Johnny (Paddy Considine) and Sarah (Samantha Morton) were a happily married couple from Ireland with their two daughters Christy (Sarah Bolger) and Ariel (Emma Bolger). After suffering a grievous tragedy, they uproot and move to America to find a new beginning in the early 1980s. They land in the ghettos of Manhattan and end up in a run-down apartment building. Johnny pursues an acting career and Sarah works in a local diner as they seek to provide for their children against tough odds. They continue in their love for each other and wrestle through the process of healing from the tragedy that struck them. This close-knit family of four experience great joys and victories as well as disappointments as they venture into their new life. You may find yourself in tears as you enter the dreams and struggles of this family.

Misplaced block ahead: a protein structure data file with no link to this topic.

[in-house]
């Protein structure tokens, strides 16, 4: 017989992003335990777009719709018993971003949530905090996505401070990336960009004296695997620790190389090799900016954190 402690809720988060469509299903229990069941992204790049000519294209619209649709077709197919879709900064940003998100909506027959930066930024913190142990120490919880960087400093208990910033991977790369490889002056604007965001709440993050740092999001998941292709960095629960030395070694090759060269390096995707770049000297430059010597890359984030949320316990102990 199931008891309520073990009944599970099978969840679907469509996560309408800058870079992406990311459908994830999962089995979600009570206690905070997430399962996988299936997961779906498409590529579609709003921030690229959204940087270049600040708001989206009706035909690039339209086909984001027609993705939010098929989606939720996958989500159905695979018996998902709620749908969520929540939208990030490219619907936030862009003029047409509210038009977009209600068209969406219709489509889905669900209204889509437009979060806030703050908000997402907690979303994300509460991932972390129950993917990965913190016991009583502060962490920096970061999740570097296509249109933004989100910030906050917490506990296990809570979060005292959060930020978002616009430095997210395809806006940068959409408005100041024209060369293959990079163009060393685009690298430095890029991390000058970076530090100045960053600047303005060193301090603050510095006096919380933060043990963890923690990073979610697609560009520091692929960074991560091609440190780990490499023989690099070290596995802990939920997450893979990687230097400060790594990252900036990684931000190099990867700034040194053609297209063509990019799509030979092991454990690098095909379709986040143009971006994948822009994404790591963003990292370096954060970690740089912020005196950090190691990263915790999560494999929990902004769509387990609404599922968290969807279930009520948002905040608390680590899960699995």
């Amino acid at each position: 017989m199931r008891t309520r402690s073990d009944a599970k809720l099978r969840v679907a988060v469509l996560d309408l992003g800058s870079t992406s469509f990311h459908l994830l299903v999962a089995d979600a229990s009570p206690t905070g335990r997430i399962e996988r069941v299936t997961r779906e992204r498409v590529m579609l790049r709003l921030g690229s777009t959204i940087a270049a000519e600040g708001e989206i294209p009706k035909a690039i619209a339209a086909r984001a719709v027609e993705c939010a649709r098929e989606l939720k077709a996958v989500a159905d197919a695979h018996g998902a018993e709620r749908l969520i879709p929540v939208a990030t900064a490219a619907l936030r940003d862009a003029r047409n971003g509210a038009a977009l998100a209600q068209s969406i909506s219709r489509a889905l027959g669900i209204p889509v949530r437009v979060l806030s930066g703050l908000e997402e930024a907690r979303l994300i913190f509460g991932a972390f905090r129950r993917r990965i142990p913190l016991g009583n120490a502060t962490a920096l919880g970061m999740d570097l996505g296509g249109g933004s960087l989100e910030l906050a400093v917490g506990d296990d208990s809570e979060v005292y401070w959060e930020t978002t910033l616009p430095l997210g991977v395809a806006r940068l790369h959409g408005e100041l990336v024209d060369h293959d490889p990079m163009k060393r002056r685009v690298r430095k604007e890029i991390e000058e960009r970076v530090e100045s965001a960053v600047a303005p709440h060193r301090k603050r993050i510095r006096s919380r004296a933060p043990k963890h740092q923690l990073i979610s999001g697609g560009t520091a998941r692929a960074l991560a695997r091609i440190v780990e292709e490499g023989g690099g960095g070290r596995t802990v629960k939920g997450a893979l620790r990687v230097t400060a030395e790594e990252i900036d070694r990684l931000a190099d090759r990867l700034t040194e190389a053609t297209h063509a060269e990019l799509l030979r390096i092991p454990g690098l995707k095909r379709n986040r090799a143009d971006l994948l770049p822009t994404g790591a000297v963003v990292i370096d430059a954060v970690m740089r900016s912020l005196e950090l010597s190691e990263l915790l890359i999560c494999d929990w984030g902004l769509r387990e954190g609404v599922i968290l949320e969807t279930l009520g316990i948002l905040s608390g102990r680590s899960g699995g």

The portrayal of real life and tragedy carries this story from the screen to the inner recesses of the heart. The enduring quality of this family in the midst of real heartache shows how families can stick together through the troubles of this world. .” In America is a deeply moving and motivating film on the fulfillment of commitment and “sticking things through.” A short, unnecessary sex scene does enter the film, however. This and the use of some obscene language, though arguably appropriate for the tragic story and not excessive, keep Dove from awarding this film the Dove Seal, This being said, In America could be viewed by mature younger audiences. This one is more uplifting than the other immigrant film in theaters now, House of Sand and Fog.